Nature Studies: Could we one day see pine martens in the woods of southern England?

With its sinuous, long-tailed elegance, Martes martes is ravishingly attractive

The radical idea that we should bring back to Britain the large carnivores we long ago wiped out – lynx, wolf, even brown bear – is increasingly being discussed as part of the topic of “rewilding” the impoverished natural world of our country; and it is provoking a fair amount of heated debate. Just a fortnight ago, Paul Lister, the multimillionaire heir to the MFI furniture fortune, told The Independent that he wanted to bring back all three – yep, bears included – to his large private estate in the wilds of northern Scotland.

How realistic such a scheme may be is a moot point. But, with hardly anyone noticing, a project has just got under way which is entirely realistic, and may well see another missing carnivore brought back; not to the Highlands, where the lynx et al might one day roam, but to Wales and England, and even to the gentler landscapes of the south, such as the New Forest.

The carnivore in question is the pine marten, the larger, tree-dwelling relative of the stoat and the weasel (a mustelid, to be technical). With its sinuous, long-tailed elegance and its cream-coloured throat contrasting with the rest of its chocolate-brown body fur, it is a ravishingly attractive mammal, and pine marten tourism, watching the beastie from a hide, is a growing attraction in parts of Scotland, such as Speyside, where it is flourishing.

Once, pine martens were found all over Britain, but in the 18th and 19th centuries they were largely wiped out because of the rise of the great shooting estates: gamekeepers killed them anywhere and everywhere that they found them, and by the start of the 20th century they were extinct in most of England and Wales and even in much of Scotland. By World War II, they existed only as a relict population north and west of Loch Ness.

Since then, however, Martes martes has spread back across the Highlands and is even found in Scotland’s south, in the forests of Galloway, where it was reintroduced in 1981. And a growing number of conservationists are asking: why not bring it all the way south, back to Wales and even to southern England, where once it may have lived in every patch of wood?

They are led by the Vincent Wildlife Trust, the estimable, small charity which concerns itself with the fate of Britain’s rare mammals. For more than a decade, the VWT has led the way in trying to pin down scanty reports of pine martens still existing elusively in the remoter parts of Wales and Northern England; and what they have proved is that while there are indeed animals remaining in the Principality, and in parts of the north of England, the numbers are so tiny that they are “functionally extinct” and unlikely to start recovering again.  So, three weeks ago, the Trust announced a formal, two-year study into the possibility of reintroducing pine martens south of the border.

The study will try to identify areas with suitable habitat and suitable food availability where animals might be released from populations in Scotland, and from Ireland, too, where they are also doing well. If the trial succeeds, a reintroduction plan would be put forward. The key point about this study is that it has official backing: on its steering group are representatives of all the main Government conservation bodies and it is enthusiastically supported by Natural England, Natural Resources Wales, and the Forestry Commission, as well as other wildlife charities.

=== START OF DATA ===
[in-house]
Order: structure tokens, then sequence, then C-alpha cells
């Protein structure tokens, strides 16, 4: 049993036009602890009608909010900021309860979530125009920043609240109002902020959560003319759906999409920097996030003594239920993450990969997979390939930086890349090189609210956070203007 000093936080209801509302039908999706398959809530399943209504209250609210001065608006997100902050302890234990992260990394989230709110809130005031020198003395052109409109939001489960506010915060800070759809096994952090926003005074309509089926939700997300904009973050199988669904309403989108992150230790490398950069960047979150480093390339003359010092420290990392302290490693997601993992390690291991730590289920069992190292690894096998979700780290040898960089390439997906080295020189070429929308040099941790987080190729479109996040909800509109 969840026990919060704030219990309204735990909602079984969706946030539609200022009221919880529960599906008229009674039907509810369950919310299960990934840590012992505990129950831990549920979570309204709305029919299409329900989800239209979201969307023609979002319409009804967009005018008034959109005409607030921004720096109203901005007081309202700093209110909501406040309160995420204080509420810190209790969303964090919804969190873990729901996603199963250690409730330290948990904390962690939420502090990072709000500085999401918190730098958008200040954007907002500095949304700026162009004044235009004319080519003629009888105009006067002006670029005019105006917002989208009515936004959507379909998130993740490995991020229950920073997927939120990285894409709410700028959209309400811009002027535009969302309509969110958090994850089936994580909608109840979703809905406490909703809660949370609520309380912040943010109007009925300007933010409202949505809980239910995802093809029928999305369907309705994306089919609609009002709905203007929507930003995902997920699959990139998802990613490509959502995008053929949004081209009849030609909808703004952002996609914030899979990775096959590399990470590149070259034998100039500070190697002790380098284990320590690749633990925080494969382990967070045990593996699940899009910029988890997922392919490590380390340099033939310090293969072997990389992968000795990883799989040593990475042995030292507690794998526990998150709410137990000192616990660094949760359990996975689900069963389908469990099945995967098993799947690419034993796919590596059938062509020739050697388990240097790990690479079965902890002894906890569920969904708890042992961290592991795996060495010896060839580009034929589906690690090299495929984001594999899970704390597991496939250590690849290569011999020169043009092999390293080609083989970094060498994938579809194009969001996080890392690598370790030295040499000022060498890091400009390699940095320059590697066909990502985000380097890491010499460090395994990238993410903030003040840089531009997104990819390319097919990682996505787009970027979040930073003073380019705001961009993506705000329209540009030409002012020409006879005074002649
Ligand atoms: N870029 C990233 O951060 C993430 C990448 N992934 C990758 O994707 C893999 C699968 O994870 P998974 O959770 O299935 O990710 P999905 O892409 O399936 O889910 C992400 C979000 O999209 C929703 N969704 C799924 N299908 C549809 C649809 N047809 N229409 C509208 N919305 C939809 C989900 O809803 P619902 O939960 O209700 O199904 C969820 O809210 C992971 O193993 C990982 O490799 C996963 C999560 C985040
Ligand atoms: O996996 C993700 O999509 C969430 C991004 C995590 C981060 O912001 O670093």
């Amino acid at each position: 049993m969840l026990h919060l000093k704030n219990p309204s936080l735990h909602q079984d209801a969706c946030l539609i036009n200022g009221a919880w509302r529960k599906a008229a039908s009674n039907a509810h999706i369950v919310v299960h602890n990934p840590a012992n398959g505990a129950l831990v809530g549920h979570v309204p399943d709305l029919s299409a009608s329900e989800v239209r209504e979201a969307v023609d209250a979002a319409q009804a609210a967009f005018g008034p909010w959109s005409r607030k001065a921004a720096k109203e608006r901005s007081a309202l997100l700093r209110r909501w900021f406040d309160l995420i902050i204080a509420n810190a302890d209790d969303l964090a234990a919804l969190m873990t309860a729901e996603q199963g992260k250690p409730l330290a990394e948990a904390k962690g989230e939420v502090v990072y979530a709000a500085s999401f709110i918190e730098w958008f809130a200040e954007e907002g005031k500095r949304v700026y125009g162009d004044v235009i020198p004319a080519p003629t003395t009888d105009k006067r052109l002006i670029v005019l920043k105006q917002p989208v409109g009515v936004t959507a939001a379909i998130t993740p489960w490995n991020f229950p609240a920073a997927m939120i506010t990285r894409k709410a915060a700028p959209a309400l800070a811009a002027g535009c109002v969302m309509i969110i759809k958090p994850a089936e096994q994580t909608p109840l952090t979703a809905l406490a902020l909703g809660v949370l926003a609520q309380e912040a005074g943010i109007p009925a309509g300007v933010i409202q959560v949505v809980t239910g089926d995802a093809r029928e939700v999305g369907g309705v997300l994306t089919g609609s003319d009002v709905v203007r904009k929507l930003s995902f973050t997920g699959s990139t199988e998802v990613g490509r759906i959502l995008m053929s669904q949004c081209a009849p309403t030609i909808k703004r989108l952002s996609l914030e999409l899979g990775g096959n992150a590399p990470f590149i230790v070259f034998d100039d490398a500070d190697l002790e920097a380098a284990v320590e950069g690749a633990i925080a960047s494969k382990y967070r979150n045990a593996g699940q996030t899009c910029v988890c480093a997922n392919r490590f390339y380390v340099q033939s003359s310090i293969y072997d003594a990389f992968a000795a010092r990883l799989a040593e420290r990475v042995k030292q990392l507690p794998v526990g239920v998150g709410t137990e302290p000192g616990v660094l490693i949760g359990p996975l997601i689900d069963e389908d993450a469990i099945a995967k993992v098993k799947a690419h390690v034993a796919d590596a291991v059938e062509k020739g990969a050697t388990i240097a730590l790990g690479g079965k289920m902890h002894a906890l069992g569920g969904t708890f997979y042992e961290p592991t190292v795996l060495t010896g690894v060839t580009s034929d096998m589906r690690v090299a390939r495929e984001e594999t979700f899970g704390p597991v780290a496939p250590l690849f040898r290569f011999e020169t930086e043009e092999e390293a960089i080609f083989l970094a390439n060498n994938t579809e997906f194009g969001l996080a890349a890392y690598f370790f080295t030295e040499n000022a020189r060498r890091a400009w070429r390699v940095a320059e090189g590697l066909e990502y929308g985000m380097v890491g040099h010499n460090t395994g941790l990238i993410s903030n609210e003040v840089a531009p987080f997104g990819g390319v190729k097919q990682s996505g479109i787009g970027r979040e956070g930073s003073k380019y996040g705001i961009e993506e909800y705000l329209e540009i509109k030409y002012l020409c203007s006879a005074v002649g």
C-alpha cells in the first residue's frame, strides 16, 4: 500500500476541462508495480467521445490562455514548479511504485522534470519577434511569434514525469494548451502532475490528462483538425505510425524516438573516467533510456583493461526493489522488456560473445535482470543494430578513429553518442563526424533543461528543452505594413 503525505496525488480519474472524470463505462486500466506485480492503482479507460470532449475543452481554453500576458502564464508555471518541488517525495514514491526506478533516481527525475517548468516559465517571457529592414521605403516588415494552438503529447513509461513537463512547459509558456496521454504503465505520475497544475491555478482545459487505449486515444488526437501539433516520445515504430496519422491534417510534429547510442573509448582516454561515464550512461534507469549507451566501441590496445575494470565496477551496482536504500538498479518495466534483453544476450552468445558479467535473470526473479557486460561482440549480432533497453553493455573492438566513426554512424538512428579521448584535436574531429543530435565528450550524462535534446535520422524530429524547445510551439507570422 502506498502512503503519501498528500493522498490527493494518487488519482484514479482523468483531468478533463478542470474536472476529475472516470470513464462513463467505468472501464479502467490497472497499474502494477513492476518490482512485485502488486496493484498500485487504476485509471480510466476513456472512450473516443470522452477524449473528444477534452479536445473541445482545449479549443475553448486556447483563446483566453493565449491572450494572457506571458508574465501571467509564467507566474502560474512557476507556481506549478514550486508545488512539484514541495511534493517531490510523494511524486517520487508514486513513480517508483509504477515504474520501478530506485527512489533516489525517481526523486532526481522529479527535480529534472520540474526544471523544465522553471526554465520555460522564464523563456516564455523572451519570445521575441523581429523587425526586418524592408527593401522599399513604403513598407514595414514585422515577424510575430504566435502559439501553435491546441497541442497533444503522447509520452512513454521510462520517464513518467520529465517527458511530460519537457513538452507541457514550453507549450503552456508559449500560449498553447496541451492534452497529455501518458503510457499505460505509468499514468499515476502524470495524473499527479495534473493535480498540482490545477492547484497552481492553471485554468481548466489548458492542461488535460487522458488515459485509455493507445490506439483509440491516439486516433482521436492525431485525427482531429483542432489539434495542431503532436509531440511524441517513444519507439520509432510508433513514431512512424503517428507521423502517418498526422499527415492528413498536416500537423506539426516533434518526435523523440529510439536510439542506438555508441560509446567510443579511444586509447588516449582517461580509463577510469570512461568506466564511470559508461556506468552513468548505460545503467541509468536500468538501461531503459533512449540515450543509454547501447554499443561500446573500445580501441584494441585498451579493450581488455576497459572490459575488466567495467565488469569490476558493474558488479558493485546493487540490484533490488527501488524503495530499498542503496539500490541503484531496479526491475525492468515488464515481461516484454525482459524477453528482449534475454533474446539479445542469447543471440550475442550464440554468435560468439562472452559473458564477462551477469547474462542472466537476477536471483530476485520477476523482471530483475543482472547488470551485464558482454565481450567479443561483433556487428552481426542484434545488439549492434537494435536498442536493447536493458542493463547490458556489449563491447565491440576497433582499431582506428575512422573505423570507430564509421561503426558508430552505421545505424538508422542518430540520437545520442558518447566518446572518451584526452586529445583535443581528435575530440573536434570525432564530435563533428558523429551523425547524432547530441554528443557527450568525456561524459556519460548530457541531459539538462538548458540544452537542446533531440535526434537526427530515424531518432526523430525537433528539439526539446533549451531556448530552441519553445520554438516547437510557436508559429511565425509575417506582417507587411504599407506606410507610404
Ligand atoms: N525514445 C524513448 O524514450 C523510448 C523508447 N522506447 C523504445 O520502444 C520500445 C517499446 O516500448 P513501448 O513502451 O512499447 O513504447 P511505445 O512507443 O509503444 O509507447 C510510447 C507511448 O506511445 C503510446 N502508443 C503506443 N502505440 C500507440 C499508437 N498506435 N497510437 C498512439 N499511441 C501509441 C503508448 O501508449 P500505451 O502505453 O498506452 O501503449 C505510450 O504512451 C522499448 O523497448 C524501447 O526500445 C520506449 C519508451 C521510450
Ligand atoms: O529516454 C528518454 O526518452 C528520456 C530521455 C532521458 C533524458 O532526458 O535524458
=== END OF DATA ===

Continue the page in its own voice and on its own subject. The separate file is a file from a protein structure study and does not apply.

Less keen on the idea are people who like to shoot game birds, some of which the reintroduced animals might consume. “Pine martens are carnivores and do eat things, and some people aren’t very happy about that,” said Lizzie Croose, the Trust’s project officer. “So we will be working closely with the game shooting lobby, and bird conservation groups as well.”  Wisely, the Trust has included the British Association for Shooting and Conservation on the study steering group.

My own view is that the loss to pine martens of just a few of the 35 million pheasant poults released in the British countryside to be shot every year, would be a microscopic price to pay for the return of such a charismatic mammal. And while we’re on the subject of the clash between shooting interests and natural predators, I said in this column last week, while writing about the newly published Bird Atlas of Britain and Ireland, that the buzzard and the raven have spread back over Eastern England because “persecution has ended.”

That might imply that persecution of avian predators by gamekeepers has stopped all over Britain. It might have lessened in some parts of England, but on the upland shooting estates of the North and in Scotland it is still rife. Last year, the House of Commons Environment Audit Committee disclosed that between 2002 and 2011 there were 633 confirmed bird of prey poisoning incidents in the UK, with species killed ranging from golden eagles and white-tailed eagles to peregrine falcons; I am only too happy to point that out.